Reagan's Maryland campaign chairman denies emphatically that there is any connection with Ficker, but Ficker has started running Reagan's picture along with his own on some of his congressional campaign literature.

Morella and Steers, considered the major contenders in the race, dismiss Ficker, a gadfly who has run for office every other year since 1970 -- finally capturing a House of Delegates seat in 1978.

The 62-year-old Steers, a millionaire turned bureaucrat, then state senator and U.S. congressman, seldom allows even the names of his opponents to pass his lips.

"I don't like to say anything about them," he says. "I'm anxious to avoid any criticism of my opponents."

Steers' campaign chairman, state Sen. Howard Denis, says that both Steers and Morella are trying to keep the campaign "on a high plane.

"Call it minority psychology," said Denis, "When you're part of any minority, you cannot afford to have deep divisions and still succeed."

Indeed, the registered Republicans in the district, which covers almost all of Montgomery County, are outnumbered by registered Democrats by better than two to one.

Yet until Barnes came along in 1978 the county's well-heeled and highly educated voters had elected liberal Republicans to represent them in Congress for 18 straight years, in part because the Democrats always chewed each other up in the primaries.

In this primary, Steers, the professorial-looking Hotchkiss and Yale man, can afford to be magnanimous to the opposition.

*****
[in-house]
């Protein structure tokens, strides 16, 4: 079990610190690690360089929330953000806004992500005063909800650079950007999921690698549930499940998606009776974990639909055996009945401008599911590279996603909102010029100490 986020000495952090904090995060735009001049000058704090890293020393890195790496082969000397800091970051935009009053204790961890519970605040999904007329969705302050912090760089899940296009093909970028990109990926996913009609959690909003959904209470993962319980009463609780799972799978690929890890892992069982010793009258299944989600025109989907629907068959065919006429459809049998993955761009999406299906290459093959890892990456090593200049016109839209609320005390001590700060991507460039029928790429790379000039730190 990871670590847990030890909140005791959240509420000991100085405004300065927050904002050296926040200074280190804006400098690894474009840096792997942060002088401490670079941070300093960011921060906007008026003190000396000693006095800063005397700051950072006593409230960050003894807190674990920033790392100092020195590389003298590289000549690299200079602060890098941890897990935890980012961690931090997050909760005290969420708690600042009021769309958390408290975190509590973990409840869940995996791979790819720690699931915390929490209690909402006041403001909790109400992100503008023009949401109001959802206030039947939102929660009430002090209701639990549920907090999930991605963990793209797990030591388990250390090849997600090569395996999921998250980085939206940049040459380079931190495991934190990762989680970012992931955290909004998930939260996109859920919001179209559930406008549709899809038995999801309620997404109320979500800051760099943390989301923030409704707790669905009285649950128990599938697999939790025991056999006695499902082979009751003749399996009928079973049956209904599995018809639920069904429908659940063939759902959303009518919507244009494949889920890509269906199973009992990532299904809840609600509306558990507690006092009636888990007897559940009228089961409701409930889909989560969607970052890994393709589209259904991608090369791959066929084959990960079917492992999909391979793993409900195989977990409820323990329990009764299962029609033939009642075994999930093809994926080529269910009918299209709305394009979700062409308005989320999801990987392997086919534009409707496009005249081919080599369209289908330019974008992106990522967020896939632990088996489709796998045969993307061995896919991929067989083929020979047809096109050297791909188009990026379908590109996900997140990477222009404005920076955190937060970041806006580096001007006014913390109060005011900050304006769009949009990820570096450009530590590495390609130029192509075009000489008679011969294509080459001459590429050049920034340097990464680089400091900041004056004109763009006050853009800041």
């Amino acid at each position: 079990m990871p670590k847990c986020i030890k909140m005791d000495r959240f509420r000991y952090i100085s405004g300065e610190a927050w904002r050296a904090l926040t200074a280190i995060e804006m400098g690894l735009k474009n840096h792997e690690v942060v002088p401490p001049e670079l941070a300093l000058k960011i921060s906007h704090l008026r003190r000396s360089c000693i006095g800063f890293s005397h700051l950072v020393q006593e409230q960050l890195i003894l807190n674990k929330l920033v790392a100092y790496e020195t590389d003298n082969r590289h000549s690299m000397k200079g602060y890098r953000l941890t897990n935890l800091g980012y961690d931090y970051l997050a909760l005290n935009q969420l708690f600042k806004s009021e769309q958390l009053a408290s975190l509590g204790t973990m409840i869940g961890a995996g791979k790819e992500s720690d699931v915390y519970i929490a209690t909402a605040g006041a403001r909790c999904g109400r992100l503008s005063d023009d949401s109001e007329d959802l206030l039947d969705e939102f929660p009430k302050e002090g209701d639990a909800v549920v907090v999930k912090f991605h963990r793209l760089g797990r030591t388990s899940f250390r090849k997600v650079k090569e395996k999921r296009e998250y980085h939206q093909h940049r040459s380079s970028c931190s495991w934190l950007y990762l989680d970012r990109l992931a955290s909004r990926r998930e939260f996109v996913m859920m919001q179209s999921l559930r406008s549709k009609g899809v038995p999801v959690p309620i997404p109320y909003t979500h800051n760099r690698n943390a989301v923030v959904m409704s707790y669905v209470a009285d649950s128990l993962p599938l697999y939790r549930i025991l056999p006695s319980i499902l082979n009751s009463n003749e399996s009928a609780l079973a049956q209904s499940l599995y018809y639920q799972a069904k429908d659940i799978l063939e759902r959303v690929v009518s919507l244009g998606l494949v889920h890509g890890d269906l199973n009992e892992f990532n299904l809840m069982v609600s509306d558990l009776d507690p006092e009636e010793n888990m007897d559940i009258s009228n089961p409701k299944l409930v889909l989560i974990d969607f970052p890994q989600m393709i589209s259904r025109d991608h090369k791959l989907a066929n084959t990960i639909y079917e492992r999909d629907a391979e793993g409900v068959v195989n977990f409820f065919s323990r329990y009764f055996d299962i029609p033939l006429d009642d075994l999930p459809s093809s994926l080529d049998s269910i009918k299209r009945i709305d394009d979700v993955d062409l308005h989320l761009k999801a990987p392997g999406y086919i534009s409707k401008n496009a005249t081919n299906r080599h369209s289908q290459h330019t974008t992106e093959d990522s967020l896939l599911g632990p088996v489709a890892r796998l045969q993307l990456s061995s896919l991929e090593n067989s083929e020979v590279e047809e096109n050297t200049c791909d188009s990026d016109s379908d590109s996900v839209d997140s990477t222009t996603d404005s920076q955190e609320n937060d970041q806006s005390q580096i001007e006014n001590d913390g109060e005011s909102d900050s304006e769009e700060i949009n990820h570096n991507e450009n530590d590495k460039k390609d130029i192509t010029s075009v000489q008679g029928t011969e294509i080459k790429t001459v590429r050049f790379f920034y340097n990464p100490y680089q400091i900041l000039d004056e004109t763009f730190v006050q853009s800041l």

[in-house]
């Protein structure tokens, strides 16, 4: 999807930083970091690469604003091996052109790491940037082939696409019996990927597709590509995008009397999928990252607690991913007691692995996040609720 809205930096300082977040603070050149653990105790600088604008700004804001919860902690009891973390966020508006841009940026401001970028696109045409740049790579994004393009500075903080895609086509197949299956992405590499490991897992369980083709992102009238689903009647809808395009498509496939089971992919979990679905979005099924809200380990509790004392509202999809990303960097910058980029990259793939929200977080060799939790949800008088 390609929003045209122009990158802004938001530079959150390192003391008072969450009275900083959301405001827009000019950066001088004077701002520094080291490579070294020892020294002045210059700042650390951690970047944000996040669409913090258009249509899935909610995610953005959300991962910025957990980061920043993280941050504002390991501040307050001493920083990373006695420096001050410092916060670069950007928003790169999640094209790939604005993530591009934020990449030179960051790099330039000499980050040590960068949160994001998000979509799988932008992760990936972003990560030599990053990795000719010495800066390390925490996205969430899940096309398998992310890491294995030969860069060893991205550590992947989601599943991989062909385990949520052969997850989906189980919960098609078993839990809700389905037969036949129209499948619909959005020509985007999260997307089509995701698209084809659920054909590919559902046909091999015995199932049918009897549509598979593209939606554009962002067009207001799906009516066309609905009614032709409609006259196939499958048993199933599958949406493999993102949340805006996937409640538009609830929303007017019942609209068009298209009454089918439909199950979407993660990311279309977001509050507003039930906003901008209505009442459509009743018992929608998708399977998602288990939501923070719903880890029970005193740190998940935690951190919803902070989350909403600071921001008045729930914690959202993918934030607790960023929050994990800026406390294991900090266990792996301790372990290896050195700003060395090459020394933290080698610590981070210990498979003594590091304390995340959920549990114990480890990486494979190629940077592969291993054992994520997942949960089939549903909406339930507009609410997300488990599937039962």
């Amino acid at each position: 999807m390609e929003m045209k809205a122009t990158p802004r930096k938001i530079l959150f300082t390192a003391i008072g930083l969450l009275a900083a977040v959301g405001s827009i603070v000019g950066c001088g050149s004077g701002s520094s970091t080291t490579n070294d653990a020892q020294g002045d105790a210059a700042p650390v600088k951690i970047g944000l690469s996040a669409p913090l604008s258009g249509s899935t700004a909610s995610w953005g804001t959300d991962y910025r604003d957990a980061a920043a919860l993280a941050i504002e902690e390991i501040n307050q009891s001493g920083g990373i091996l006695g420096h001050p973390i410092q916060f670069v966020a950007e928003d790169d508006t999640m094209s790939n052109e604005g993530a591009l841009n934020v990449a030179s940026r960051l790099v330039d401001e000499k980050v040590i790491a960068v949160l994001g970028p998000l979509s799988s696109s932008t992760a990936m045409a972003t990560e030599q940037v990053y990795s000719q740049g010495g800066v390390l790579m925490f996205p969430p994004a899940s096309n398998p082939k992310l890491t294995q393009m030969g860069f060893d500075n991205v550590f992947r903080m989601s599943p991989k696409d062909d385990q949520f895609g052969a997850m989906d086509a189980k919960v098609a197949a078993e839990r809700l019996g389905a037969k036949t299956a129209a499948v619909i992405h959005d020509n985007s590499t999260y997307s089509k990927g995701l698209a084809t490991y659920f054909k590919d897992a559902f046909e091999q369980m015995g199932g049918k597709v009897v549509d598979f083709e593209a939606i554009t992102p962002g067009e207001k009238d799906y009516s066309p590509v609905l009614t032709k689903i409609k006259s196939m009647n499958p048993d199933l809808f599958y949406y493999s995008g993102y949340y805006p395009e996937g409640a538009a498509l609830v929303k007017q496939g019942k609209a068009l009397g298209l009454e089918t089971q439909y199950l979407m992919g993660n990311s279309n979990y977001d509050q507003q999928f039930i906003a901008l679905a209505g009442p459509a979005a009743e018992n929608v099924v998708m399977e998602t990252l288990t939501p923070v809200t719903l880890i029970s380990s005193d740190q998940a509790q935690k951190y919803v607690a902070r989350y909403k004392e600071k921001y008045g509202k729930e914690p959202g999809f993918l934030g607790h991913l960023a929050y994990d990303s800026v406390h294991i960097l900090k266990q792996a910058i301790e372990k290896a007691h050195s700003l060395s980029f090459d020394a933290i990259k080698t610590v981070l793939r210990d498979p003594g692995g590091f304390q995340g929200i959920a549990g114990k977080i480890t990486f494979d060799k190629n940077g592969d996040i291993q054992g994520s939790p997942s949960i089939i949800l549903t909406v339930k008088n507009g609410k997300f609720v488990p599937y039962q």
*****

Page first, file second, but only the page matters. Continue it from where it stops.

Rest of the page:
He enjoys the support of the county's most widely known Republicans, his campaign chairmen Denis and the irrepressible Del. Luiz Simmons.

He has spent nearly $105,000 on his campaign -- more than all of his opponents combined -- and $50,000 has come from his own considerable fortune.

The money has gone to hiring a professional campaign manager, press secretary and political consultant and to producing a 12-minute movie that is shown at campaign coffees.

His expenditures are likely to climb even higher now that he is running 30-second TV spots that present him as the man "who knows his job and understands what it takes to get it done."

At small gatherings where the decor runs to priceless Persian rugs and the favored drink is sherry, Steers reels off a canned speech on how to stem "galloping inflation": reduce federal spending, reform the tax system, increase productivity and produce more energy in the United States.

An always, he sells himself as the man of experience -- former Maryland insurance commissioner, former state senator and former congressman.

Indeed, as one local Republican put it, "Some people think he still is the congressman."